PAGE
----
Rosehill Street gas blast cause still unknown

Media captionThree houses had to be demolished after the explosion on 10 May

The cause of a massive gas explosion that destroyed three homes is still unknown a year after the incident.

Betty Hodgkiss, then 81, suffered cuts and bruises in the explosion on 10 May and people in at least 10 other homes were forced to move out.

Work is about to start on rebuilding the houses that were demolished on Rosehill Street, Cheltenham.

But the Health and Safety Executive (HSE) have said that they may never know the true cause of the explosion.

'Large release of gas'

Max Walker, of the HSE, said: "We picked through what we could find from the site, looked at the appliances, looked at lengths of pipe work that we took away from the site and that was all picked over by specialist scientists who were looking for marks and evidence, in quite a forensic examination.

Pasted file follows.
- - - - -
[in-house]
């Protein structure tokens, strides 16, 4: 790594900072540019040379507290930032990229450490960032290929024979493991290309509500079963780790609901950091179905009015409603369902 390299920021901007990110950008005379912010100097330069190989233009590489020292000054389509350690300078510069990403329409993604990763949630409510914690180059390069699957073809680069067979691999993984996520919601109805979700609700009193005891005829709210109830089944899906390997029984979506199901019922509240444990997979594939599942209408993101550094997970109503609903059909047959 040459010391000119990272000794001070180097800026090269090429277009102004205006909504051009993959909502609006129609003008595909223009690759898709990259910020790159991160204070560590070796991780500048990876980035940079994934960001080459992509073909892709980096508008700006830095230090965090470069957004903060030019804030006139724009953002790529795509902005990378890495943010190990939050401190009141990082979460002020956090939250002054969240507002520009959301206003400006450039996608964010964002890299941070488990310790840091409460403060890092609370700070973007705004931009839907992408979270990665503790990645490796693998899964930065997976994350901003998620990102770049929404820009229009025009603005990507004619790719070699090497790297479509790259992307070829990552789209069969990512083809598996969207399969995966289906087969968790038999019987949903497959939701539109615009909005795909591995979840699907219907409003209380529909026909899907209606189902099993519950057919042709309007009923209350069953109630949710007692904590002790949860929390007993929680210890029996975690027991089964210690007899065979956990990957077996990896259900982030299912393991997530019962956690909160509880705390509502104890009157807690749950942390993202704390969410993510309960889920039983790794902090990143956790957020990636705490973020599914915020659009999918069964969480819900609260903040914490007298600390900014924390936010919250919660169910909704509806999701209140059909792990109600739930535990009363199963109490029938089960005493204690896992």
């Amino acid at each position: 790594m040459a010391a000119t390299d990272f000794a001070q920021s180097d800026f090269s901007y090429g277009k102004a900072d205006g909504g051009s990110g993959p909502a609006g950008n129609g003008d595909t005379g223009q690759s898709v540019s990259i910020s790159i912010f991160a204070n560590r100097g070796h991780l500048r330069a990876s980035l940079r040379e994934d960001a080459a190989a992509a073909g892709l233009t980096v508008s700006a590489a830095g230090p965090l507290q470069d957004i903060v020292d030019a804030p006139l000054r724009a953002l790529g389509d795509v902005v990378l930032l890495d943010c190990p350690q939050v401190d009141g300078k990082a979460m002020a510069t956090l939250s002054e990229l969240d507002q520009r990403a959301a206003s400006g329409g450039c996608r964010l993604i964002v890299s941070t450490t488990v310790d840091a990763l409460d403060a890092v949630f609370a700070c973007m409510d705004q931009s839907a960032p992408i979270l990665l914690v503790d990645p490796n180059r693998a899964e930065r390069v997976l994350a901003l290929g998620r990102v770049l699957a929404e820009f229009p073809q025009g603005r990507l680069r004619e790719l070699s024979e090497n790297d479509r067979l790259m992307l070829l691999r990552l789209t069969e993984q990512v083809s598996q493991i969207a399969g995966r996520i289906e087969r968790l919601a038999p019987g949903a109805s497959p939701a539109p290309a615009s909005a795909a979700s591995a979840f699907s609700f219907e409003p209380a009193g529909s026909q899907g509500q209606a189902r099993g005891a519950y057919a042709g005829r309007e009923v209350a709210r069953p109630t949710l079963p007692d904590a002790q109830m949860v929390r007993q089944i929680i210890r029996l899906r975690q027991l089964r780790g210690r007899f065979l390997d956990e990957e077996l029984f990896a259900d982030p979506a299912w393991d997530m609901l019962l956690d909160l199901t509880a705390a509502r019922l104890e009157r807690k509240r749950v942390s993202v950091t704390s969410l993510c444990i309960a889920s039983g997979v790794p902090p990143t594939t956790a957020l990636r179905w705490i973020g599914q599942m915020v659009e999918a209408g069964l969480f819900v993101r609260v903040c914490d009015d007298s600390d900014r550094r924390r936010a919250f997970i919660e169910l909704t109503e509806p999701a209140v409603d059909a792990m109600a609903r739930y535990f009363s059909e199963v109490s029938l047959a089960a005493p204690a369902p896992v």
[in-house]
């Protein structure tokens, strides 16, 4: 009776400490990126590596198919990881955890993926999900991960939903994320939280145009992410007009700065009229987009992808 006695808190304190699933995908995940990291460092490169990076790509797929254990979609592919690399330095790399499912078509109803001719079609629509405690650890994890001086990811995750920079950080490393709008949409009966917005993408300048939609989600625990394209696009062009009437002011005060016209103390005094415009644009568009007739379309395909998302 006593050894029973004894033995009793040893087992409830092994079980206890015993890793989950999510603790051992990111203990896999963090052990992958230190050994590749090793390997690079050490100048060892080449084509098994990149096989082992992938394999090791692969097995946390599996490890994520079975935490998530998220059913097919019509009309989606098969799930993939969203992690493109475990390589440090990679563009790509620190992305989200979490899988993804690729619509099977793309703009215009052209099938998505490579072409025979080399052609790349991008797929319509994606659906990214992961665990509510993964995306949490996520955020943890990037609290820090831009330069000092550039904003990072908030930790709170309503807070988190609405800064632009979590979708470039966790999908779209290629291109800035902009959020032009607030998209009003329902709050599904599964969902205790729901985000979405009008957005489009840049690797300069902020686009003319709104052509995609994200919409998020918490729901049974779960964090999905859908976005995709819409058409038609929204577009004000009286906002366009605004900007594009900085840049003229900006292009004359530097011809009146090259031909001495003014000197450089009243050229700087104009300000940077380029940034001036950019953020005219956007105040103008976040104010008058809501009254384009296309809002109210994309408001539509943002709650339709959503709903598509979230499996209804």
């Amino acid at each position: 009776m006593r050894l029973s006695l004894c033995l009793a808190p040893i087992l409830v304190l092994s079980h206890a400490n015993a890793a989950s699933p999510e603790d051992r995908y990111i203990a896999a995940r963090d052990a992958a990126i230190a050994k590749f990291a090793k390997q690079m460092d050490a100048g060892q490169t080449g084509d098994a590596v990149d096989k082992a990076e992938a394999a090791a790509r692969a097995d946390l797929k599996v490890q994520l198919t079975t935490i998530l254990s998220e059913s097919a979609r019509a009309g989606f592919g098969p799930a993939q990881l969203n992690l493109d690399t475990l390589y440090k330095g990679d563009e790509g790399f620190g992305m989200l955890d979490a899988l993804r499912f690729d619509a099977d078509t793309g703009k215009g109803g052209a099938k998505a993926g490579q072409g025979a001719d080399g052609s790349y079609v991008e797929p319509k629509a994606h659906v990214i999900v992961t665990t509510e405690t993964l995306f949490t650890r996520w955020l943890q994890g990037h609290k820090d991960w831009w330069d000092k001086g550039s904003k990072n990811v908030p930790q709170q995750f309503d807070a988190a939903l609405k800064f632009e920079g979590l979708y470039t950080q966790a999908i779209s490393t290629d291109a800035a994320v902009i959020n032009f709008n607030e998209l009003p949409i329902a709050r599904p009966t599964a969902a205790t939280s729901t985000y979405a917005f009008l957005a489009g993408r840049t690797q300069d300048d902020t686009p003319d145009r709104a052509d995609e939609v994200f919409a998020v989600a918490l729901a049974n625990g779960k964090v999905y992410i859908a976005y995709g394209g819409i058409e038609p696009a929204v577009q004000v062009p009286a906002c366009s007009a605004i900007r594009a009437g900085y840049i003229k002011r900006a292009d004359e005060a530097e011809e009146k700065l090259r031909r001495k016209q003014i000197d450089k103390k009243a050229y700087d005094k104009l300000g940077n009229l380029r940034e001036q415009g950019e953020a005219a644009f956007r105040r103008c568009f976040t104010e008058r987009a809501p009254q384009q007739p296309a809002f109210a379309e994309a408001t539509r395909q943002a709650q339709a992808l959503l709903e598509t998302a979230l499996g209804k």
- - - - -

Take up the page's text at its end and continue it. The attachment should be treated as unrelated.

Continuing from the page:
"What we found, was actually what we didn't find. There was no real evidence of any recent work being done, no evidence of any faults on the appliances that would explain what happened.

"Our experts think it is most likely that the explosion happened because there was a large release of gas on the ground floor of number 34 Rosehill street.

"But unfortunately we are not able to say why that gas was released, certainly there is no evidence of any work being done, so no further work for the HSE."

An investigation by Wales and West Utilities found there were also no leaks in the street's gas mains.

Ms Hodgkiss' home was reduced to rubble by the explosion, while two neighbouring houses had to be demolished on safety grounds.

A number of surrounding properties were also damaged by the blast and have had repairs carried out.

Despite the extent of the destruction, no-one was injured in the incident.

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